There are many more challenging aspects to commentating on Chinese football, and plenty of new ones have emerged in recent years as, to put it euphemistically, China’s international relationships have grown more complex and strained. The game is absolutely dripping with politics now, it was always the case but when you see the media carrying reports of players joining the party and writing self-reflection essays, you know that pressure from above is increasing even more. This was not something seen until very recently and is not a development which I believe helps inspire much passion or interest in the game, along with the endless other top-heavy and dreary nationalistic pronouncements which accompany so many of the decisions and policies carried out in relation to the game. There is no example anywhere in the world of footballing success being led by people who aren’t football people. The fact that something as obvious as this has to be stated is a stark illustration of how depressing the Chinese football situation is.

So why am I back? I realized that saying nothing accomplishes little other than avoiding further disillusionment. I have been quoted by international media on the game here hundreds of times, but I don’t believe I am some massively influential person. However, I do believe my views count for something, and I should continue to give them come what may.

There’s also another factor, for a few years I was earning some kind of income from the game and building business connections. But I realized that people like me who understand the depth of football, the fundamental role that culture plays in the sport, and have a passionate love for football in its purest form, are not trusted, because business people know people like me won’t put business interests over those of football. Football business doesn’t want to hear from anyone who will remind them of their vapid nature. Just look at how many fan representatives appear at all these Chinese football business conferences – none. It’s just a big group of people looking for their next opportunity to make money.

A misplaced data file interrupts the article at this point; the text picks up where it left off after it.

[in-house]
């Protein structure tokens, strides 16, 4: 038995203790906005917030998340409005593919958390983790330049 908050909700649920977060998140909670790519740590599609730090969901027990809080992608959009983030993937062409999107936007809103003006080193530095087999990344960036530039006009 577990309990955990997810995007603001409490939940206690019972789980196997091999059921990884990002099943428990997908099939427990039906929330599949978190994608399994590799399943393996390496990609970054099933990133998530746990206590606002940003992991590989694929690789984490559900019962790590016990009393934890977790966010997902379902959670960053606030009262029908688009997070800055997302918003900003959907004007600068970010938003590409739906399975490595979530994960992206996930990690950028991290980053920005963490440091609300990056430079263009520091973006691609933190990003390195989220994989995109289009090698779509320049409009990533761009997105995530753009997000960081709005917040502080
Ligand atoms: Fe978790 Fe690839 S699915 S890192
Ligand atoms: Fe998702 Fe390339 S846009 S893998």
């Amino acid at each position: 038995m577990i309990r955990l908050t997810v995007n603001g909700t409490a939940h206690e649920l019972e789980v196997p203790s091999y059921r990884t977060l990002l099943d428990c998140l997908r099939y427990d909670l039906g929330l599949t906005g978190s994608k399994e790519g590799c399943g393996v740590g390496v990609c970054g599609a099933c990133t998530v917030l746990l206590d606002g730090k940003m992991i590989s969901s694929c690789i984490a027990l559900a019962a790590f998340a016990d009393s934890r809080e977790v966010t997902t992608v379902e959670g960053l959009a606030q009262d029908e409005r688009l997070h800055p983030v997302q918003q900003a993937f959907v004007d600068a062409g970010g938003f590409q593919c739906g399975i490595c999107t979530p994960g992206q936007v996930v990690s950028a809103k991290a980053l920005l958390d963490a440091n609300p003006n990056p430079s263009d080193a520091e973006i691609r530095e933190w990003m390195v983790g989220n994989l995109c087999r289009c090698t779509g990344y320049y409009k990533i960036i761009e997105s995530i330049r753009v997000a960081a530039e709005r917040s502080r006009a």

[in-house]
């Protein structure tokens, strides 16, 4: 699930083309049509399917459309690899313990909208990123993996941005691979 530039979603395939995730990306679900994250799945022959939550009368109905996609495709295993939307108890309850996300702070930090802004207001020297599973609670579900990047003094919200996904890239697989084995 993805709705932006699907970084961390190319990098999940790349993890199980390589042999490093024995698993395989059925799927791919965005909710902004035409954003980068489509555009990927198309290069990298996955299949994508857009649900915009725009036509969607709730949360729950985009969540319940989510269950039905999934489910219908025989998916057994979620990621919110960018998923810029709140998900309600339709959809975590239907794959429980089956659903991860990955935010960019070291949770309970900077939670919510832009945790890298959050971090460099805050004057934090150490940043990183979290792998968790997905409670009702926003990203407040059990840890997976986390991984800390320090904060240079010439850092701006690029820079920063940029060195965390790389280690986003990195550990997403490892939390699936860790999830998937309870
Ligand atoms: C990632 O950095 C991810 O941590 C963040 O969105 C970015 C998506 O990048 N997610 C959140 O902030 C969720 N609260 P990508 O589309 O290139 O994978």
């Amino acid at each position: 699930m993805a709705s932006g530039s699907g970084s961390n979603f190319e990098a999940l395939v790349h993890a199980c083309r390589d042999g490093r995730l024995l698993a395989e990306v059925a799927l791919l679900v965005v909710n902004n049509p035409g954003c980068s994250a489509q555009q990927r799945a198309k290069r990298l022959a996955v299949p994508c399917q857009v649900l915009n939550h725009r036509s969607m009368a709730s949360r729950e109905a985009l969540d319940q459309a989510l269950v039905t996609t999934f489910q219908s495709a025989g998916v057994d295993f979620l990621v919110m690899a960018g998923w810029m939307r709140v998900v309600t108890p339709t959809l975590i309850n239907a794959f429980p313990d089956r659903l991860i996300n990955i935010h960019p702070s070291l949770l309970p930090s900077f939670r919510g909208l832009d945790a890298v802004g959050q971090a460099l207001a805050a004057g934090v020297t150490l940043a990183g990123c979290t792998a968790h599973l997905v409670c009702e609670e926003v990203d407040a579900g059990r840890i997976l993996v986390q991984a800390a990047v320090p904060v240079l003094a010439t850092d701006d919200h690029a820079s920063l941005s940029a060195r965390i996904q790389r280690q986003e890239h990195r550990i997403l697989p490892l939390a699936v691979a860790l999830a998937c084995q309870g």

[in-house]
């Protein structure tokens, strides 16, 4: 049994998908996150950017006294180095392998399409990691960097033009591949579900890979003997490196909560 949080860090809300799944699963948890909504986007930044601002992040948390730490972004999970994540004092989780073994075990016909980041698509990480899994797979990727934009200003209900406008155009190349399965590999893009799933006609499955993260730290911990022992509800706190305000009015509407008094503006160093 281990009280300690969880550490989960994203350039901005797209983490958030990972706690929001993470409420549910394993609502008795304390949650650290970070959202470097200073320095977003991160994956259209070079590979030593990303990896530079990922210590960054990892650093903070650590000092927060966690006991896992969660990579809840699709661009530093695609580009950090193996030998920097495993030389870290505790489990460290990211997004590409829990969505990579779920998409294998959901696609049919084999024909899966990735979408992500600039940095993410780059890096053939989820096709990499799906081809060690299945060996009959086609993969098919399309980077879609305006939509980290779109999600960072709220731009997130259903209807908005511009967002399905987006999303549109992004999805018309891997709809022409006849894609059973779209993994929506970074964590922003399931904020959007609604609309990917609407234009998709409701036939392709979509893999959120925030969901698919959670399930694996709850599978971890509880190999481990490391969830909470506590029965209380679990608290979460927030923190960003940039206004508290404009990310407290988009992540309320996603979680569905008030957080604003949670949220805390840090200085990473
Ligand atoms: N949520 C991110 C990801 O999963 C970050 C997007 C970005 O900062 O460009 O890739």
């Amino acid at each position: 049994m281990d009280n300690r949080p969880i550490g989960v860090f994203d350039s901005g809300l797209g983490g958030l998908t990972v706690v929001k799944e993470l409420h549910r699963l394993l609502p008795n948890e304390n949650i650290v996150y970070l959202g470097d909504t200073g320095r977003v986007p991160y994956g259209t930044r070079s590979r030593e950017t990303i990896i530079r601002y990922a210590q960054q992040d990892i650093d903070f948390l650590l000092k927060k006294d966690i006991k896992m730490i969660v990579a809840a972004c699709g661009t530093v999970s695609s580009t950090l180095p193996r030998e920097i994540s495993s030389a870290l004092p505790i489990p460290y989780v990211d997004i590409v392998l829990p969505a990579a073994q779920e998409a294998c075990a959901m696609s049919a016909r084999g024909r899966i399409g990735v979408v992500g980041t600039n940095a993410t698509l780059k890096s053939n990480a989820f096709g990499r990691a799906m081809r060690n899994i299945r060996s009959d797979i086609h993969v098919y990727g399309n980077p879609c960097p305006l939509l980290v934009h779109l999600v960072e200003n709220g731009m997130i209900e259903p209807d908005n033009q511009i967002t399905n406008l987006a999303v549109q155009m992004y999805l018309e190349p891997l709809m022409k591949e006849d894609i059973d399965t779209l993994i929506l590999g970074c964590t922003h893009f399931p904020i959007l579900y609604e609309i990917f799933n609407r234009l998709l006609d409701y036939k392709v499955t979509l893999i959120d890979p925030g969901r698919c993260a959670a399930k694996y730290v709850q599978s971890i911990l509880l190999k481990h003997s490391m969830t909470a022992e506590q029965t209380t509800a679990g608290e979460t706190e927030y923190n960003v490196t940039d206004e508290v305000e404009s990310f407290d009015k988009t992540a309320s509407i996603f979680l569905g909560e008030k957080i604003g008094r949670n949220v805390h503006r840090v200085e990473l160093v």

Indeed, recently I said something along these lines at a Chinese Football discussion panel I was on at an event hosted by the Shanghai Foreign Correspondent’s Club recently. “But we are all in Chinese football to make money” was one reply.

“Really?” I said, “Well, I am not.”

I think football, or any other sport people like and want to get into, deserves far better than to be dominated by business and political organizations. They are ultimately short-sighted and self-serving institutions, they know this so allocate huge importance to trying to convince fans otherwise. We need to focus on highlighting the real truth – that football with out fans is nothing. The coronavirus has finally delivered proof. Let us hope the footballing powers that be, not just in China but all over the globe, can finally recognize this.

A leading international commentator on Chinese football frequently quoted by the world's top media. Offers piercing and resolutely honest insights into the bustling crossroads where football, society, economics and politics meet in contemporary China. Based in Shanghai since 2005, observer of the Chinese game since 2000.